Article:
Everybody loves to see destruction, but sooner or later, some of it has got to come to an end.
Brock Lesnar has made his living throwing things around, both in and out of the ring. On a couple of occasions, adrenaline has kicked in, and he got a bit too…well, let’s say, enthusiastic. One night, a folding chair he threw into the ring almost cleared it. A few more inches further and it would have sailed into the crowd.
Monday night at the Raw show in Chicago, Lesnar finally hit paydirt, if we can call it that. During his latest ringside tirade, he picked up the monitors from the announcer table (not the Spanish one because that was nowhere to be found) and heaved them into the ring. Only one of them reportedly went over the ring and into the crowd.
According to WrestlingInc.com., which posted a fan’s video of the action, the monitor sailed over the ring and went into the crowd. Reports conflicted on actual injuries, but thankfully, none of them were serious. The video has since been pulled from the site, but WrestlingInc.com reported the WWE camera crew went wild checking to make sure if everyone in that section was OK.
Obviously Lesnar did not mean to miss his mark. He just got a little overzealous and was caught up in the moment of beating on Mark Henry. But what happened should serve as a wake-up call to WWE and any other promotion worth its weight in salt that perhaps the ringside violence needs to be curbed a bit. It’s one thing to RKO, Pedigree or even Batista Bomb someone through the announcer table. It’s basically a Hollywood-style prop just waiting to collapse under the weight of a wrestler.
It’s something else, though, to start wildly throwing things at ringside in the proximity of fans. The monitors look – and probably are – inexpensive, but they still can do some serious damage. So can those steel chairs. Shucks, anything at ringside turns into a missile if it is thrown hard enough. And guys the size and strength of Brock Lesnar can throw things pretty hard.
It goes beyond throwing things, however. Several weeks ago, the WWE storyline called for Randy Orton to dive into the ringside crowd and beat up John Cena’s father. Other programs have had wrestlers throw each other over the ringside barricade and fight their way through the crowd.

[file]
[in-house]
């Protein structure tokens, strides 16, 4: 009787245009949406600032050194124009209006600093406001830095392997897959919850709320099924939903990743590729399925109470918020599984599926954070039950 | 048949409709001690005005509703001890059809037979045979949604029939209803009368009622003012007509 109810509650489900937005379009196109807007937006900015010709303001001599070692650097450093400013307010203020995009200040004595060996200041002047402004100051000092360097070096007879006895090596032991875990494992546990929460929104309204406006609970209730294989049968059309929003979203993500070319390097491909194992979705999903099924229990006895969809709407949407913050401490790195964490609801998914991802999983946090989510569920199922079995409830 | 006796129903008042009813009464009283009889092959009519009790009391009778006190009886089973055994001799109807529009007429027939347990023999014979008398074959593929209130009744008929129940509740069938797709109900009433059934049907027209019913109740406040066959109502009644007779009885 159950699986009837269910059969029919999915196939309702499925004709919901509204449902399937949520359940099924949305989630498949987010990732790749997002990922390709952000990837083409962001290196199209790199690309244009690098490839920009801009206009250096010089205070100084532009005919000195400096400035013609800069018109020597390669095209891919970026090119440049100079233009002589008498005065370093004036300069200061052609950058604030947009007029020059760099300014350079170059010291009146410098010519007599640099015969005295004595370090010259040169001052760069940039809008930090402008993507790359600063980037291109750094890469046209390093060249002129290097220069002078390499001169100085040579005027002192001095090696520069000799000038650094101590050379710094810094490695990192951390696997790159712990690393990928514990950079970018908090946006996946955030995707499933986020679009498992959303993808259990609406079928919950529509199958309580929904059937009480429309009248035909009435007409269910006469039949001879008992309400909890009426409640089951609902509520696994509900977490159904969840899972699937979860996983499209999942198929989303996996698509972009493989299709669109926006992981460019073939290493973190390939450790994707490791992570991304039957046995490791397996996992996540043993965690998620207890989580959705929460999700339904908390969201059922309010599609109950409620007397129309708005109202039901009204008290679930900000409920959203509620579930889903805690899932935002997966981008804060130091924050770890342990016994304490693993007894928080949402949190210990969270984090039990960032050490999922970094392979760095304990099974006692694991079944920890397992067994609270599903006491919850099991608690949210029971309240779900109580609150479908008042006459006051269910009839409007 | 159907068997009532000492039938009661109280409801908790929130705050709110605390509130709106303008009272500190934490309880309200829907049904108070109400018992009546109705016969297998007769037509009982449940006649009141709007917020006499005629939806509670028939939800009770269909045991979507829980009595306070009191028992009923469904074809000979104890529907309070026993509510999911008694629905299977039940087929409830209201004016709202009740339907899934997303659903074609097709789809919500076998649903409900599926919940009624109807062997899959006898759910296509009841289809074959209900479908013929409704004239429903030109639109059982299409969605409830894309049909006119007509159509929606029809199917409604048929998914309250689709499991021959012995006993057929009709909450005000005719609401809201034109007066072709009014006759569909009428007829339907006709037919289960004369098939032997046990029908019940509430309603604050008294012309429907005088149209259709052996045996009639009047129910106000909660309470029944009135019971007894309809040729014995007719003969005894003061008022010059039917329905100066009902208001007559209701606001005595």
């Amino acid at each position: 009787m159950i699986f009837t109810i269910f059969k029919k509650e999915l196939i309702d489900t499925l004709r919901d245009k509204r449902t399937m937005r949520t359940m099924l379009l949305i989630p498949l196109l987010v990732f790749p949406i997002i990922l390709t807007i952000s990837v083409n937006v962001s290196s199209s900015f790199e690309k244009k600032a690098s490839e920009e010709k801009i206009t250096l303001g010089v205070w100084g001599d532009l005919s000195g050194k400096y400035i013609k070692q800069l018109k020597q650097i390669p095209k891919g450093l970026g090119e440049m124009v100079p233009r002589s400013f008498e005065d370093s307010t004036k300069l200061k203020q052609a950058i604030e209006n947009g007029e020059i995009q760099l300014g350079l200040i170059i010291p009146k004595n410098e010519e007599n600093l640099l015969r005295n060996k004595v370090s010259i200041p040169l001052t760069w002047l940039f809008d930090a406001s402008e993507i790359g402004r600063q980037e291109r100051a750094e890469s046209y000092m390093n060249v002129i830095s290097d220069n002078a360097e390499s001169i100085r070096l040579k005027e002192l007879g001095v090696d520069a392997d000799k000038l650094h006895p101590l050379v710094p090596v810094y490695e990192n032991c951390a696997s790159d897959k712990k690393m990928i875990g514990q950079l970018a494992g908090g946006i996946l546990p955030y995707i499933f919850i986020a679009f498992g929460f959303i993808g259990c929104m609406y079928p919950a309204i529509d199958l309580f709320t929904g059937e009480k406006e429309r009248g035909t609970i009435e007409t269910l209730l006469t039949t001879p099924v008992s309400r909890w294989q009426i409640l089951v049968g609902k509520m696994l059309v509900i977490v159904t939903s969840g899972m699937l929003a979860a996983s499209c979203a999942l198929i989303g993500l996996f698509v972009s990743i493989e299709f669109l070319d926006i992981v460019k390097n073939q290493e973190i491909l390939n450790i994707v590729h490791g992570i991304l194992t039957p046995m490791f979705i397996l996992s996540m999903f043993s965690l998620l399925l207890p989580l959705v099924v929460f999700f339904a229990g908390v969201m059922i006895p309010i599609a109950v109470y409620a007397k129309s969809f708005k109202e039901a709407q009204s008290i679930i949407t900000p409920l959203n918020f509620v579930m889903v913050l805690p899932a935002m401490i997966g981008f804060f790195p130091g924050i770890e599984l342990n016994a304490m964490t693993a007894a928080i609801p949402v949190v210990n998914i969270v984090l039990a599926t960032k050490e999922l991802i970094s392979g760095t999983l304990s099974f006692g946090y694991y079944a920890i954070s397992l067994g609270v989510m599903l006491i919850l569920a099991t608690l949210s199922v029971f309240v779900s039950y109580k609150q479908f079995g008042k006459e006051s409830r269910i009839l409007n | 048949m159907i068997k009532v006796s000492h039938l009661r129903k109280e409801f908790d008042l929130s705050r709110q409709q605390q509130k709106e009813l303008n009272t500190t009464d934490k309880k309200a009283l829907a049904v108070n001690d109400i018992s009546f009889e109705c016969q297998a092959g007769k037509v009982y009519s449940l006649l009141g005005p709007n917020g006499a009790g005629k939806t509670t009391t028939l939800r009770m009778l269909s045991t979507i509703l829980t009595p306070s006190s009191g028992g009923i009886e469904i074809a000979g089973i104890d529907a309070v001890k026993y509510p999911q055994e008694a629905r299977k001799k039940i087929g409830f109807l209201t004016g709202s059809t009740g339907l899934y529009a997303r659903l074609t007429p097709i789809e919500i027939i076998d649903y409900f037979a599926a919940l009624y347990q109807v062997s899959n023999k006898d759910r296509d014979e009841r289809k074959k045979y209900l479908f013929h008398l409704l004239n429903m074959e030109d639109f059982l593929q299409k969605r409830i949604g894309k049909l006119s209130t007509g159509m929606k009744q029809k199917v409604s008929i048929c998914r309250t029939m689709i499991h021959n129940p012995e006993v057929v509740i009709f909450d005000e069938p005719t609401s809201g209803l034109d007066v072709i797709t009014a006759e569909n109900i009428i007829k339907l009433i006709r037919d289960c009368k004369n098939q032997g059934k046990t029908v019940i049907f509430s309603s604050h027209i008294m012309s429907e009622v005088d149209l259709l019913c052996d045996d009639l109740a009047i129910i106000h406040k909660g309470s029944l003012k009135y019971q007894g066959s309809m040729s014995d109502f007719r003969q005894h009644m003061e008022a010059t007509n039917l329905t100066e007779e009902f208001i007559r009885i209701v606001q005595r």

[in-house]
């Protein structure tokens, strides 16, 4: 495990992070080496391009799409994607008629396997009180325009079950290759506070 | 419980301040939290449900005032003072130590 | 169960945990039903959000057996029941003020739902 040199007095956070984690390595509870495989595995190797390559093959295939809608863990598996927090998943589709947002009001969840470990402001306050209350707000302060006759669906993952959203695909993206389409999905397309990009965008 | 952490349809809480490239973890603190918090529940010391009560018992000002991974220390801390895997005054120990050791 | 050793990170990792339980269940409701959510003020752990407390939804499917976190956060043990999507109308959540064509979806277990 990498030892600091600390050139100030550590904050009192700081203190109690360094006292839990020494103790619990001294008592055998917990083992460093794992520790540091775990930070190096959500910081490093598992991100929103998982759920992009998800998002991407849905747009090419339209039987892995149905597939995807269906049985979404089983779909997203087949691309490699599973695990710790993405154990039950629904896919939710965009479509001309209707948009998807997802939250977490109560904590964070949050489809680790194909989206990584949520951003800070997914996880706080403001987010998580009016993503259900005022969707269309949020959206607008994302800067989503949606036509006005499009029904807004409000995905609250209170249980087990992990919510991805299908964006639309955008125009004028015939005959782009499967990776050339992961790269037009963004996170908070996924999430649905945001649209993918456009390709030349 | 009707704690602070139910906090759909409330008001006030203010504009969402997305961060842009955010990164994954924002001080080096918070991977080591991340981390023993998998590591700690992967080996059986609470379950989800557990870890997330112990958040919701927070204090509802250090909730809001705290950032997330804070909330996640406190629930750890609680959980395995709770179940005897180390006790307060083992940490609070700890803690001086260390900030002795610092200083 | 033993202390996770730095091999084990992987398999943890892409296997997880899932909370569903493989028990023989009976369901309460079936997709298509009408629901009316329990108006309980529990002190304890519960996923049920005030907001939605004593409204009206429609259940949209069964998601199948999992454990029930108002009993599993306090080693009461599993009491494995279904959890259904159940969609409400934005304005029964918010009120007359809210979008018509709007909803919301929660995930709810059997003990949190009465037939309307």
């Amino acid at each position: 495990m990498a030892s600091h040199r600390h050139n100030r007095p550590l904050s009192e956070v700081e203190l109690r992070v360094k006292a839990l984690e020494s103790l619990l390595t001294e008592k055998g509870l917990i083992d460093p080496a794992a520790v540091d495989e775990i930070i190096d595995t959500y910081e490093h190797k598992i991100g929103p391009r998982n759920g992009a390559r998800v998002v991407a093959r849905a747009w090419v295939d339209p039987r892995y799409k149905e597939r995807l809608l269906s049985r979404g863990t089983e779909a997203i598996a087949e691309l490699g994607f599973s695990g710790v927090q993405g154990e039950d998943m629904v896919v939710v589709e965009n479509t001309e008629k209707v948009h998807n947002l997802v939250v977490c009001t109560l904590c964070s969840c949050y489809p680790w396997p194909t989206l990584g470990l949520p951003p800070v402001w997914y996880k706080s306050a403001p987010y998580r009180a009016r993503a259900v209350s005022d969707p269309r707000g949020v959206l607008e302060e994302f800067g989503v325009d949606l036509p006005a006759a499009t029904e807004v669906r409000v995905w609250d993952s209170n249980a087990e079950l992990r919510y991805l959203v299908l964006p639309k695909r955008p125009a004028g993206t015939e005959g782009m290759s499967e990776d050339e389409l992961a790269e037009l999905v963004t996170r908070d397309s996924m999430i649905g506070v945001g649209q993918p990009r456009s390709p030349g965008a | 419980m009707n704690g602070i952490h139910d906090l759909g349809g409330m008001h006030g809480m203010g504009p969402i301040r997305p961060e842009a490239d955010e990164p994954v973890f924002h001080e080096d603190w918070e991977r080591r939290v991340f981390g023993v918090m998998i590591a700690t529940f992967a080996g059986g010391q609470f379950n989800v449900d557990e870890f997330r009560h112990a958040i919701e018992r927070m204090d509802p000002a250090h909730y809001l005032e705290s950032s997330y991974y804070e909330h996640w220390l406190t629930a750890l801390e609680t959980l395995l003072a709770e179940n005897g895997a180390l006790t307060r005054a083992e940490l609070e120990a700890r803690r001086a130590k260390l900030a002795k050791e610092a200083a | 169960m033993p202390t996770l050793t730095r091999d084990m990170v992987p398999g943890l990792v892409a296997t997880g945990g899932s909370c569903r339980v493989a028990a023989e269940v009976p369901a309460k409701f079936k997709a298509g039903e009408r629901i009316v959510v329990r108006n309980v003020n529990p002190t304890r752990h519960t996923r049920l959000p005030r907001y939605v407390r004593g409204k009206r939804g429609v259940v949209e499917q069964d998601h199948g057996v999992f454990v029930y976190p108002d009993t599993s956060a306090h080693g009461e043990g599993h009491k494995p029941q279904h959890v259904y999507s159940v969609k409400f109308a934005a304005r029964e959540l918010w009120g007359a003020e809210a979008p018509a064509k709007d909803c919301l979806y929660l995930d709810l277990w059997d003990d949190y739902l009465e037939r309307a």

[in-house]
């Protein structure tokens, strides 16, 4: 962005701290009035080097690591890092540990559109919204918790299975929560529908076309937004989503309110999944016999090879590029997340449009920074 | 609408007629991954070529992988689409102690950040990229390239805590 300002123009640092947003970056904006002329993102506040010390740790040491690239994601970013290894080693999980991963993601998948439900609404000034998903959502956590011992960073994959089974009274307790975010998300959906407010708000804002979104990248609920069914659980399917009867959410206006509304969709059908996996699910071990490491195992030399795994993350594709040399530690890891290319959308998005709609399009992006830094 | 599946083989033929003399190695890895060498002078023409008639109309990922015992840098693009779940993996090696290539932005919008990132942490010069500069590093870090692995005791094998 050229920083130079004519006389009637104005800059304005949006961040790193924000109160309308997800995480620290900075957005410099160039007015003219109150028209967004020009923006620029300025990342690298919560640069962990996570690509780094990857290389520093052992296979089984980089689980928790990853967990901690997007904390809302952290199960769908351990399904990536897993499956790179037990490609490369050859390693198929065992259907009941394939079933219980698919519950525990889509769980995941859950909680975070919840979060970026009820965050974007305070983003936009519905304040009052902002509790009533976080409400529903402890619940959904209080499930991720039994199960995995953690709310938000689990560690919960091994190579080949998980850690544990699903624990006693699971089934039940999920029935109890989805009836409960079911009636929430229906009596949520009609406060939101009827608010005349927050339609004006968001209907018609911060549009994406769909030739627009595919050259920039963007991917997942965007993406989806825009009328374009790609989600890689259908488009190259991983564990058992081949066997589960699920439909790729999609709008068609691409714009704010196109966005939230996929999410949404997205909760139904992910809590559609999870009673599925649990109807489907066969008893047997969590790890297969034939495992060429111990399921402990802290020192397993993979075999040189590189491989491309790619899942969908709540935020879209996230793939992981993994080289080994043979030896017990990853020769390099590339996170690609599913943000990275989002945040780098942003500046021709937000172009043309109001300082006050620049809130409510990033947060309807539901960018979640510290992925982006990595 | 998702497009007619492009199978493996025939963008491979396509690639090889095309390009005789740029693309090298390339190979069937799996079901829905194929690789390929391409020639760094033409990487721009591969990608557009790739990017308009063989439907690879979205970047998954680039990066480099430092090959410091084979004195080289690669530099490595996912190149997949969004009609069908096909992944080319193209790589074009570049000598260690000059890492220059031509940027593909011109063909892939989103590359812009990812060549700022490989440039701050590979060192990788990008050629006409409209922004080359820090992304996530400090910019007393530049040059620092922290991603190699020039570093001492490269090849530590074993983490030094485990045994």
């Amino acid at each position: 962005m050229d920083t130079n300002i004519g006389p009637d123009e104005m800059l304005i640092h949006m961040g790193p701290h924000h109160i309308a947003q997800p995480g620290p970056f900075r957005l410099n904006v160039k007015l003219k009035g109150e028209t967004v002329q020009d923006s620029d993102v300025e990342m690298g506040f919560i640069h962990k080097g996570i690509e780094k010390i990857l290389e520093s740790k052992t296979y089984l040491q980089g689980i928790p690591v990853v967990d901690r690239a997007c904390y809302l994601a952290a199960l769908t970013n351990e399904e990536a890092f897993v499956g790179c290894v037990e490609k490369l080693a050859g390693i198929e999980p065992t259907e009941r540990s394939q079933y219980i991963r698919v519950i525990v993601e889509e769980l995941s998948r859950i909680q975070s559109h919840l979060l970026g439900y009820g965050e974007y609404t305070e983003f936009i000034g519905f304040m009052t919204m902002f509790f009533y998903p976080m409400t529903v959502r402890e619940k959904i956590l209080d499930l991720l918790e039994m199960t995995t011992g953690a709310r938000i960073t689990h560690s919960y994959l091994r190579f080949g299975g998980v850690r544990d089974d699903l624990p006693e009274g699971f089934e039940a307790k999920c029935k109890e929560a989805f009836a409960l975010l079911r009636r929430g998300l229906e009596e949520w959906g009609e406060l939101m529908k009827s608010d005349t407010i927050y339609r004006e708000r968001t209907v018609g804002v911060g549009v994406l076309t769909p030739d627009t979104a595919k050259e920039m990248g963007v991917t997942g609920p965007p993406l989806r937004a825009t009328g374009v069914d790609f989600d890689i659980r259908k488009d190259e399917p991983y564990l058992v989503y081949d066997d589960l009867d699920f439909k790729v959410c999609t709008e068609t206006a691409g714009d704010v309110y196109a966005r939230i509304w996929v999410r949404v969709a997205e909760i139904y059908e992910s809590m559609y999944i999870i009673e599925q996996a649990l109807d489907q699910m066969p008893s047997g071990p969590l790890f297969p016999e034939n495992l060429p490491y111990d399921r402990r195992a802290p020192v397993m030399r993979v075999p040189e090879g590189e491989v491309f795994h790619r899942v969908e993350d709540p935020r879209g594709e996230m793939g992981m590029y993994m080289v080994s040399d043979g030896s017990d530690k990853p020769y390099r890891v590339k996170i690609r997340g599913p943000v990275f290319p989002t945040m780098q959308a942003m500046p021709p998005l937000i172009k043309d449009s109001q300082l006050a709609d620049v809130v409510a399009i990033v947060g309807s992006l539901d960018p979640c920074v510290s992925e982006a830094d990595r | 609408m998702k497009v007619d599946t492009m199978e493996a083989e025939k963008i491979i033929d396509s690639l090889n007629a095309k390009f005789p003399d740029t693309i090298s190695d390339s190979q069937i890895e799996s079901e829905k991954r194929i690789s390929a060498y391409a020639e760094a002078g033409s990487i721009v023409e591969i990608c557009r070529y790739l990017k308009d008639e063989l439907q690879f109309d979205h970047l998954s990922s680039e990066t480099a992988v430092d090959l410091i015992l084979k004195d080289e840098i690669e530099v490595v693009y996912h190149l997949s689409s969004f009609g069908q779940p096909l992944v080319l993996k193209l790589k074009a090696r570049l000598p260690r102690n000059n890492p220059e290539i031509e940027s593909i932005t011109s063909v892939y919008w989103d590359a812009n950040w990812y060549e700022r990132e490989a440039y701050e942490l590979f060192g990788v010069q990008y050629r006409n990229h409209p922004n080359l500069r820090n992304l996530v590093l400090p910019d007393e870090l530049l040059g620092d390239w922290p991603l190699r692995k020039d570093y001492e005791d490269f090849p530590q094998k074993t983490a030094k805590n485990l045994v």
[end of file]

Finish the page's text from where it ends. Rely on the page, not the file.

They know what they are doing and where they are going because those moves are choreographed. Fans don’t, though. If two wrestlers are beating the tar out of each other in the seating area, the fans are going to clamor to be close to the action. Some have gotten a bit too close – CM Punk accidentally punched a fan not too long ago.
In sports and in sports entertainment, fans live to be closer to the action. Why do you think courtside seats at basketball games are more expensive? Sure you get great views, but you also pay for the risk of possibly being bowled over by the players. And those moves aren’t even choreographed.
Twelve years ago, a young girl was killed at an NHL game in Columbus, Ohio when an errant puck veered off the ice and into the crowd. The NHL responded by raising the glass walls around the rink higher to protect against future tragedies.
I am not proposing WWE or any other wrestling promotion erect glass walls around the ring to protect the fans from flying chairs, monitors or even wrestlers. After all, interaction between the performers and the fans has been extremely crucial to the industry’s success. Fans love shaking hands with and high-fiving their favorites along the ramp and at ringside after the last match of the night.
Bill Atkinson is a contributor to Camel Clutch Blog and the owner of WrestleWatch. Follow Bill on Twitter at @BAtkinson1963, and visit WrestleWatch at www.wrestlewatch.com.
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